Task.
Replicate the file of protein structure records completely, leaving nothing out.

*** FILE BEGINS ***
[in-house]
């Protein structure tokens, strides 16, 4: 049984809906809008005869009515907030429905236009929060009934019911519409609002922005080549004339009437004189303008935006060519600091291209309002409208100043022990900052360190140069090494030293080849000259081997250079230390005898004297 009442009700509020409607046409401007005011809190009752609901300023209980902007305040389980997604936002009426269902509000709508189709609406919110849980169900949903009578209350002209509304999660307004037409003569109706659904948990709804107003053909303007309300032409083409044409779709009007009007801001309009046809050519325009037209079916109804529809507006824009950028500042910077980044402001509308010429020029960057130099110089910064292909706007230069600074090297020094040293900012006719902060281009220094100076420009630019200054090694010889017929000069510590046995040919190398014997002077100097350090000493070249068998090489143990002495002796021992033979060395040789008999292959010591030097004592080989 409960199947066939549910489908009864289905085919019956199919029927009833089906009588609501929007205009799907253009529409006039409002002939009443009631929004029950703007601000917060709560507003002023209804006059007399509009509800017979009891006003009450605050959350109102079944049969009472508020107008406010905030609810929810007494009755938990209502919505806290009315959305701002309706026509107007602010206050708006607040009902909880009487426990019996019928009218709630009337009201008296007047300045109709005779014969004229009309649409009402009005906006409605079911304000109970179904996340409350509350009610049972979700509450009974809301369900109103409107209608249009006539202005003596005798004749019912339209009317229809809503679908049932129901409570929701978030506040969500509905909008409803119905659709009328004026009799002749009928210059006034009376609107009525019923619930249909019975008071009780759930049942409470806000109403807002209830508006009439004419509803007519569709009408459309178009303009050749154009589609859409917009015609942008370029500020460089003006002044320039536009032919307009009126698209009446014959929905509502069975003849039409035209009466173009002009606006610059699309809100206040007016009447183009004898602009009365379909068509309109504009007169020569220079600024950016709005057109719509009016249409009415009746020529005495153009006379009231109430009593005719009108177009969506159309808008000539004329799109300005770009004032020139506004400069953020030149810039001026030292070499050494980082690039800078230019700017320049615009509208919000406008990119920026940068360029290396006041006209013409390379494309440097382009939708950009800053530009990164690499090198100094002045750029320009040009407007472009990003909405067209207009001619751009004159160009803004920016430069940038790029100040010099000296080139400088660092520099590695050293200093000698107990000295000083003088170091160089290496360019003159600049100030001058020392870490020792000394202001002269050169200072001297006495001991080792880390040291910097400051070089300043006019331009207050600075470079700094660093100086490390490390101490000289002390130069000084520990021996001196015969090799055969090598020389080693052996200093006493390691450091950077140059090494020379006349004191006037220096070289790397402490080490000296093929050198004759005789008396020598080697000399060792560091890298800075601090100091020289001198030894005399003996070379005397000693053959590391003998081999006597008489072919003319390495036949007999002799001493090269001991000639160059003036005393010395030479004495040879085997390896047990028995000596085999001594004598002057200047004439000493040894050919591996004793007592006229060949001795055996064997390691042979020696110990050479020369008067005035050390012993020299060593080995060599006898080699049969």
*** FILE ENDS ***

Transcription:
[in-house]
């Protein structure tokens, strides 16, 4: 049984809906809008005869009515907030429905236009929060009934019911519409609002922005080549004339009437004189303008935006060519600091291209309002409208100043022990900052360190140069090494030293080849000259081997250079230390005898004297 009442009700509020409607046409401007005011809190009752609901300023209980902007305040389980997604936002009426269902509000709508189709609406919110849980169900949903009578209350002209509304999660307004037409003569109706659904948990709804107003053909303007309300032409083409044409779709009007009007801001309009046809050519325009037209079916109804529809507006824009950028500042910077980044402001509308010429020029960057130099110089910064292909706007230069600074090297020094040293900012006719902060281009220094100076420009630019200054090694010889017929000069510590046995040919190398014997002077100097350090000493070249068998090489143990002495002796021992033979060395040789008999292959010591030097004592080989 409960199947066939549910489908009864289905085919019956199919029927009833089906009588609501929007205009799907253009529409006039409002002939009443009631929004029950703007601000917060709560507003002023209804006059007399509009509800017979009891006003009450605050959350109102079944049969009472508020107008406010905030609810929810007494009755938990209502919505806290009315959305701002309706026509107007602010206050708006607040009902909880009487426990019996019928009218709630009337009201008296007047300045109709005779014969004229009309649409009402009005906006409605079911304000109970179904996340409350509350009610049972979700509450009974809301369900109103409107209608249009006539202005003596005798004749019912339209009317229809809503679908049932129901409570929701978030506040969500509905909008409803119905659709009328004026009799002749009928210059006034009376609107009525019923619930249909019975008071009780759930049942409470806000109403807002209830508006009439004419509803007519569709009408459309178009303009050749154009589609859409917009015609942008370029500020460089003006002044320039536009032919307009009126698209009446014959929905509502069975003849039409035209009466173009002009606006610059699309809100206040007016009447183009004898602009009365379909068509309109504009007169020569220079600024950016709005057109719509009016249409009415009746020529005495153009006379009231109430009593005719009108177009969506159309808008000539004329799109300005770009004032020139506004400069953020030149810039001026030292070499050494980082690039800078230019700017320049615009509208919000406008990119920026940068360029290396006041006209013409390379494309440097382009939708950009800053530009990164690499090198100094002045750029320009040009407007472009990003909405067209207009001619751009004159160009803004920016430069940038790029100040010099000296080139400088660092520099590695050293200093000698107990000295000083003088170091160089290496360019003159600049100030001058020392870490020792000394202001002269050169200072001297006495001991080792880390040291910097400051070089300043006019331009207050600075470079700094660093100086490390490390101490000289002390130069000084520990021996001196015969090799055969090598020389080693052996200093006493390691450091950077140059090494020379006349004191006037220096070289790397402490080490000296093929050198004759005789008396020598080697000399060792560091890298800075601090100091020289001198030894005399003996070379005397000693053959590391003998081999006597008489072919003319390495036949007999002799001493090269001991000639160059003036005393010395030479004495040879085997390896047990028995000596085999001594004598002057200047004439000493040894050919591996004793007592006229060949001795055996064997390691042979020696110990050479020369008067005035050390012993020299060593080995060599006898080699049969």